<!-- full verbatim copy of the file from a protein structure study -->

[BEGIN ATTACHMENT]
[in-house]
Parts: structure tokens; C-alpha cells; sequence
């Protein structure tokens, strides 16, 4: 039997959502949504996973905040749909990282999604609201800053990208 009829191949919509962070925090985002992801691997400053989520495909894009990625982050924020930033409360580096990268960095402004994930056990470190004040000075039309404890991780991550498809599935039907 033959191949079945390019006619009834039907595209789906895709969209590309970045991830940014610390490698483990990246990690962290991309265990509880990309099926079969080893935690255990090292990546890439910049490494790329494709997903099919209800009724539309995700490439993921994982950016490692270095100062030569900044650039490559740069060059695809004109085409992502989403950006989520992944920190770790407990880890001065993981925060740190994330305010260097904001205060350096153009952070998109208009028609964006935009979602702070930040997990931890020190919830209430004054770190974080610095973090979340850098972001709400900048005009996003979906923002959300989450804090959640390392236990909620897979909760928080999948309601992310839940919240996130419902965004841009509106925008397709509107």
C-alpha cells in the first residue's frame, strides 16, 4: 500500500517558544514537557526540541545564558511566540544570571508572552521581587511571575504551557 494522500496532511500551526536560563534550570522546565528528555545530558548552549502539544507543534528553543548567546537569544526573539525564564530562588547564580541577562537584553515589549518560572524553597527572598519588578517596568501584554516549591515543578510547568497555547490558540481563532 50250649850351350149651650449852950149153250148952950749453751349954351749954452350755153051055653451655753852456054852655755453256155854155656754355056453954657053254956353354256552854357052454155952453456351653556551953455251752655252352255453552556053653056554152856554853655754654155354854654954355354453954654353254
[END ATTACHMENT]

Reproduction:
[in-house]
Parts: structure tokens; C-alpha cells; sequence
């Protein structure tokens, strides 16, 4: 039997959502949504996973905040749909990282999604609201800053990208 009829191949919509962070925090985002992801691997400053989520495909894009990625982050924020930033409360580096990268960095402004994930056990470190004040000075039309404890991780991550498809599935039907 033959191949079945390019006619009834039907595209789906895709969209590309970045991830940014610390490698483990990246990690962290991309265990509880990309099926079969080893935690255990090292990546890439910049490494790329494709997903099919209800009724539309995700490439993921994982950016490692270095100062030569900044650039490559740069060059695809004109085409992502989403950006989520992944920190770790407990880890001065993981925060740190994330305010260097904001205060350096153009952070998109208009028609964006935009979602702070930040997990931890020190919830209430004054770190974080610095973090979340850098972001709400900048005009996003979906923002959300989450804090959640390392236990909620897979909760928080999948309601992310839940919240996130419902965004841009509106925008397709509107």
C-alpha cells in the first residue's frame, strides 16, 4: 500500500517558544514537557526540541545564558511566540544570571508572552521581587511571575504551557 494522500496532511500551526536560563534550570522546565528528555545530558548552549502539544507543534528553543548567546537569544526573539525564564530562588547564580541577562537584553515589549518560572524553597527572598519588578517596568501584554516549591515543578510547568497555547490558540481563532 50250649850351350149651650449852950149153250148952950749453751349954351749954452350755153051055653451655753852456054852655755453256155854155656754355056453954657053254956353354256552854357052454155952453456351653556551953455251752655252352255453552556053653056554152856554853655754654155354854654954355354453954654353254